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Built-To-Suit refers to a method of commercial leasing in which the landlord or developer constructs a building to the tenant’s specifications.

In a built-to-suit arrangement, a tenant will generally have significant input into the design, layout, and finishes of the building, as the property is intended to suit their specific business needs. These can range from the architectural style and interior layout to specific technology or infrastructure requirements.

The lease terms are usually long-term, and the landlord or developer assumes the risk of the construction process. The developer is responsible for securing the land, obtaining necessary permissions and approvals, sourcing the financing, and handling the construction process.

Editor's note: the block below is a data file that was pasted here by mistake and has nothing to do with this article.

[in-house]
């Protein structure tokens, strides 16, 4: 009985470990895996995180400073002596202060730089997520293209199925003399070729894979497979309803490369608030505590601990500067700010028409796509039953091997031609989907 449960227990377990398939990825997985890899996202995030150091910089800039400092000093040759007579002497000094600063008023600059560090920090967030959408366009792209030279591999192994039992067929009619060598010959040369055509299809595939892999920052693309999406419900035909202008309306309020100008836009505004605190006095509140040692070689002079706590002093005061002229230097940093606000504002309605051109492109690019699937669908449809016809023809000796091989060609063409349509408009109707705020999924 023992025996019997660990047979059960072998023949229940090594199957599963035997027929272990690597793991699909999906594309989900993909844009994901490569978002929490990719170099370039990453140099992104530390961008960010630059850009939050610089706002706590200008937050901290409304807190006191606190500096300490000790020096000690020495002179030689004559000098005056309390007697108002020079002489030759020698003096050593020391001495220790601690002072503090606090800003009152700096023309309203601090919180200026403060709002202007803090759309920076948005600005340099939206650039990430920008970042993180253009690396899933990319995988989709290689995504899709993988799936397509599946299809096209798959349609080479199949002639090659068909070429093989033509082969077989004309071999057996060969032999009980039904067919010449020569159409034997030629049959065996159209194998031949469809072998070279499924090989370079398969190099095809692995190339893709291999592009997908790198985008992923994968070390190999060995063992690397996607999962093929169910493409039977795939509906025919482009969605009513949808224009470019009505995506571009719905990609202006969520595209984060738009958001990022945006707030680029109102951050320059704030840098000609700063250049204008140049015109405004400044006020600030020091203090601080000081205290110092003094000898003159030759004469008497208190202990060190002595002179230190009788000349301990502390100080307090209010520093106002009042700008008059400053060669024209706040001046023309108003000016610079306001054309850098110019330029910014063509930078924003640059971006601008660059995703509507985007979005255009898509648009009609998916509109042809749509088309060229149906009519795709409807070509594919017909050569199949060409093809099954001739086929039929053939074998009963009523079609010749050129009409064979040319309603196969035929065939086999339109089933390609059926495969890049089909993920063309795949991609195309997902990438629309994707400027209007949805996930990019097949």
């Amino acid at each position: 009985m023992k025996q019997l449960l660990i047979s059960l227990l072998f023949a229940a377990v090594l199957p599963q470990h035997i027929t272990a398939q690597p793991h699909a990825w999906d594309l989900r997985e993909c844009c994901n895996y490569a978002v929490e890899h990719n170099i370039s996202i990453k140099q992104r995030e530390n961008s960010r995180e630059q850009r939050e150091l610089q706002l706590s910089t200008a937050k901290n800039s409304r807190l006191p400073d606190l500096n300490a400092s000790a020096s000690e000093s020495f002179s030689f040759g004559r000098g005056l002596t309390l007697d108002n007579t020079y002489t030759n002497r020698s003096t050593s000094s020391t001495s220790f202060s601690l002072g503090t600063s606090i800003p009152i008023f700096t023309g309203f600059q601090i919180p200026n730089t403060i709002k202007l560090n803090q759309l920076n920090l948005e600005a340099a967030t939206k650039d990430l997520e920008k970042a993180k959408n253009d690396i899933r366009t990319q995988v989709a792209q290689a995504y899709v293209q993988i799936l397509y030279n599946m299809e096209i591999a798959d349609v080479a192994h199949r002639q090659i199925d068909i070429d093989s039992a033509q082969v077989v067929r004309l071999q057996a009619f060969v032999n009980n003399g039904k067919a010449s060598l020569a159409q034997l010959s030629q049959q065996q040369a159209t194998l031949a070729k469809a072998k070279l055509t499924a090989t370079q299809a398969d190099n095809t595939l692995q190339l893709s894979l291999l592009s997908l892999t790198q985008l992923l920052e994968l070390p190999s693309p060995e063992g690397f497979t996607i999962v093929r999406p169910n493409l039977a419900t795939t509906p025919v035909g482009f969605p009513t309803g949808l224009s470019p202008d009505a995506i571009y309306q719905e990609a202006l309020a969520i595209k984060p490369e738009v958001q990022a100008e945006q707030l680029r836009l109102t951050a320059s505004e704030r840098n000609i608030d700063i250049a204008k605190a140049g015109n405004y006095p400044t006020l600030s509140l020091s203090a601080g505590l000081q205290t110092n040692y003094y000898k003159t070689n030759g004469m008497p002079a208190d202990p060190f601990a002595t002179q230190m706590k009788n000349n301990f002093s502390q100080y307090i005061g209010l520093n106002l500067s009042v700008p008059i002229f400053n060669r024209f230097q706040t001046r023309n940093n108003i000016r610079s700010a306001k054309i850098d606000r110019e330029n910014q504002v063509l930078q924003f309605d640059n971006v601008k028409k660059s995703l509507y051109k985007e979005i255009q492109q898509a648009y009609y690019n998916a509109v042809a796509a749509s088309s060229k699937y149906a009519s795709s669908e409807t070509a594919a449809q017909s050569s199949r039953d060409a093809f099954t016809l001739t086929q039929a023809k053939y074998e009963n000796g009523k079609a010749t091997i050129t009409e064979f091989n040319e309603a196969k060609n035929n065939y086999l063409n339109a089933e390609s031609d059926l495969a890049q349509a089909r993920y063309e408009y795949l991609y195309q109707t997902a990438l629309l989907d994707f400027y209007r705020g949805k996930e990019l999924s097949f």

This approach is commonly used in commercial real estate where the requirements of tenants are unique and hard to meet with standard off-the-shelf property. Examples include restaurants, healthcare facilities, data centers, and large corporate offices.

After completion, the tenant typically pays a higher rent to cover the cost of the agreed-upon construction. The advantage for the tenant is that they get a building perfectly tailored to their business, without the large upfront capital cost and risk associated with constructing their own premises. The landlord, on the other hand, secures a long-term tenant and a steady stream of income.